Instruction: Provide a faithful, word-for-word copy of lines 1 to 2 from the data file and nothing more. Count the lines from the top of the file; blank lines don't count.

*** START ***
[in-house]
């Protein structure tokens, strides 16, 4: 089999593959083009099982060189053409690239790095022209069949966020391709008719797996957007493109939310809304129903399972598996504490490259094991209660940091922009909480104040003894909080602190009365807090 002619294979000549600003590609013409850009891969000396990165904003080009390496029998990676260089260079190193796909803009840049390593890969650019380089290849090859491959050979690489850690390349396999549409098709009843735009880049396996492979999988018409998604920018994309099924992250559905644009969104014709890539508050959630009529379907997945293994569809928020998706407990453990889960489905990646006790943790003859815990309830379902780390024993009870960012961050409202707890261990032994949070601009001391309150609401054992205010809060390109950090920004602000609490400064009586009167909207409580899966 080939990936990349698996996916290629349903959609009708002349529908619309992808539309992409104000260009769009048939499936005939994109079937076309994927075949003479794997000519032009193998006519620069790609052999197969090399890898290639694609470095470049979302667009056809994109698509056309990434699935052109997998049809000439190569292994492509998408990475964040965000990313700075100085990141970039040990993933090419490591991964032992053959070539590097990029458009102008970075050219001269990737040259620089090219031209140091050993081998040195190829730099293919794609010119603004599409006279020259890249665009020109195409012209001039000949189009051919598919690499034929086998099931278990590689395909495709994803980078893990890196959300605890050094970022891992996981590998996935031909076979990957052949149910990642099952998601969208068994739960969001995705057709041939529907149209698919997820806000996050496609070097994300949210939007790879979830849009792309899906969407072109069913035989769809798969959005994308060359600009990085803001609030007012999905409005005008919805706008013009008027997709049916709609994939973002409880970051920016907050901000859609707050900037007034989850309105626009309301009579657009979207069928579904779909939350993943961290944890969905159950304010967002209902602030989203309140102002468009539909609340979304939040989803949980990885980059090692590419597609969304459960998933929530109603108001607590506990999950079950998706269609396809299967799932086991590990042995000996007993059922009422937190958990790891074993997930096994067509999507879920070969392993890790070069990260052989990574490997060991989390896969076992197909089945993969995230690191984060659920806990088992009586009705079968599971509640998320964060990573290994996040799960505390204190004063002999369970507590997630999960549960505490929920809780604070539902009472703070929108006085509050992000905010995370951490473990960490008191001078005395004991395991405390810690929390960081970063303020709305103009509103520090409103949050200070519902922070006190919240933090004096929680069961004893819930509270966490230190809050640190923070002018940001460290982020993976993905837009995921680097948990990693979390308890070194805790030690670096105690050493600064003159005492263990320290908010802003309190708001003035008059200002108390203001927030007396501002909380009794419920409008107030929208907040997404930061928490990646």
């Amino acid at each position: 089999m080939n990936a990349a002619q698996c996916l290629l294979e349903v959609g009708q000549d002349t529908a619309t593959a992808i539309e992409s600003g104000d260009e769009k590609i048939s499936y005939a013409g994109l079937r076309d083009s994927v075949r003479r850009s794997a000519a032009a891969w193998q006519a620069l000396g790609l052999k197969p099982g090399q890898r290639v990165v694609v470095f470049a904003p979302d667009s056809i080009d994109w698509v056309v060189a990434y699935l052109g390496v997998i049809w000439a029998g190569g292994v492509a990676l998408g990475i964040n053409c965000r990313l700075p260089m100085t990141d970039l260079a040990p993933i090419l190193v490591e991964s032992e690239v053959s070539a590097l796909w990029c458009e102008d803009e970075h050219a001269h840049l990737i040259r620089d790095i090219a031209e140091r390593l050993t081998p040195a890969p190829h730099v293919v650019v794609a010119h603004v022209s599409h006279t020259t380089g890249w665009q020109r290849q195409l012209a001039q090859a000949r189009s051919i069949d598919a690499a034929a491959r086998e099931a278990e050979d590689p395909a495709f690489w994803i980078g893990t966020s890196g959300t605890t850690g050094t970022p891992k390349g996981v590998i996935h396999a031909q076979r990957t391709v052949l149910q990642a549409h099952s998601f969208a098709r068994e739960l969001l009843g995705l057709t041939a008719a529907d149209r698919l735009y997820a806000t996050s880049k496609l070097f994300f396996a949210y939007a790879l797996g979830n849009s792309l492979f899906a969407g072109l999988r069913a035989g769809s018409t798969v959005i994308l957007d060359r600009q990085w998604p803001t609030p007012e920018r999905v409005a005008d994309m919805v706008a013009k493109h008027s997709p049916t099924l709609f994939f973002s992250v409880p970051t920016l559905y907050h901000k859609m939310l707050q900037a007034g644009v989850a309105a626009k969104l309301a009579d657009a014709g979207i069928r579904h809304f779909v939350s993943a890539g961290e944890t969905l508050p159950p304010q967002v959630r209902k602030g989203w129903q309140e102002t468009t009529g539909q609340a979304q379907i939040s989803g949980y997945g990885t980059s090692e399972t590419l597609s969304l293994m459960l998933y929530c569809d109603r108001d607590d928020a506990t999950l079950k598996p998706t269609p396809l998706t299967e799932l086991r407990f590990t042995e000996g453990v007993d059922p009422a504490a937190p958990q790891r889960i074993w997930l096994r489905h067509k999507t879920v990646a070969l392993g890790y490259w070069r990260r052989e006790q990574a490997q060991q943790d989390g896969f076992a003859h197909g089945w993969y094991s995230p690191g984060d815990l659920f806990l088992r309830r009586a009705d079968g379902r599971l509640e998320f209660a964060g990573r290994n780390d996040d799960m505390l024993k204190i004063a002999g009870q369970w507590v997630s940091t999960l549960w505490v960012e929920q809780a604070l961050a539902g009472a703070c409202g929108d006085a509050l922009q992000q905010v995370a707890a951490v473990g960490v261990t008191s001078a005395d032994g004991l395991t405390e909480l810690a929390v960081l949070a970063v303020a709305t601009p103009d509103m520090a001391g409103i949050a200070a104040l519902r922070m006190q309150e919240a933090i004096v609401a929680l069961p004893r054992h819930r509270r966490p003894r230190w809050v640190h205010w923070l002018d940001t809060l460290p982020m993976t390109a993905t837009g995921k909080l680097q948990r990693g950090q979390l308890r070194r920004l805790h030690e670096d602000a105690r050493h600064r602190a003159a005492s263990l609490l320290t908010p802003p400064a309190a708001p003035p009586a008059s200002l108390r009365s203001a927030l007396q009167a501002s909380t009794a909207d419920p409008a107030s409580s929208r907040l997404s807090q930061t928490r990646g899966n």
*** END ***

[in-house]
């Protein structure tokens, strides 16, 4: 089999593959083009099982060189053409690239790095022209069949966020391709008719797996957007493109939310809304129903399972598996504490490259094991209660940091922009909480104040003894909080602190009365807090 002619294979000549600003590609013409850009891969000396990165904003080009390496029998990676260089260079190193796909803009840049390593890969650019380089290849090859491959050979690489850690390349396999549409098709009843735009880049396996492979999988018409998604920018994309099924992250559905644009969104014709890539508050959630009529379907997945293994569809928020998706407990453990889960489905990646006790943790003859815990309830379902780390024993009870960012961050409202707890261990032994949070601009001391309150609401054992205010809060390109950090920004602000609490400064009586009167909207409580899966 080939990936990349698996996916290629349903959609009708002349529908619309992808539309992409104000260009769009048939499936005939994109079937076309994927075949003479794997000519032009193998006519620069790609052999197969090399890898290639694609470095470049979302667009056809994109698509056309990434699935052109997998049809000439190569292994492509998408990475964040965000990313700075100085990141970039040990993933090419490591991964032992053959070539590097990029458009102008970075050219001269990737040259620089090219031209140091050993081998040195190829730099293919794609010119603004599409006279020259890249665009020109195409012209001039000949189009051919598919690499034929086998099931278990590689395909495709994803980078893990890196959300605890050094970022891992996981590998996935031909076979990957052949149910990642099952998601969208068994739960969001995705057709041939529907149209698919997820806000996050496609070097994300949210939007790879979830849009792309899906969407072109069913035989769809798969959005994308060359600009990085803001609030007012999905409005005008919805706008013009008027997709049916709609994939973002409880970051920016907050901000859609707050900037007034989850309105626009309301009579657009979207069928579904779909939350993943961290944890969905159950304010967002209902602030989203309140102002468009539909609340979304939040989803949980990885980059090692590419597609969304459960998933929530109603108001607590506990999950079950998706269609396809299967799932086991590990042995000996007993059922009422937190958990790891074993997930096994067509999507879920070969392993890790070069990260052989990574490997060991989390896969076992197909089945993969995230690191984060659920806990088992009586009705079968599971509640998320964060990573290994996040799960505390204190004063002999369970507590997630999960549960505490929920809780604070539902009472703070929108006085509050992000905010995370951490473990960490008191001078005395004991395991405390810690929390960081970063303020709305103009509103520090409103949050200070519902922070006190919240933090004096929680069961004893819930509270966490230190809050640190923070002018940001460290982020993976993905837009995921680097948990990693979390308890070194805790030690670096105690050493600064003159005492263990320290908010802003309190708001003035008059200002108390203001927030007396501002909380009794419920409008107030929208907040997404930061928490990646």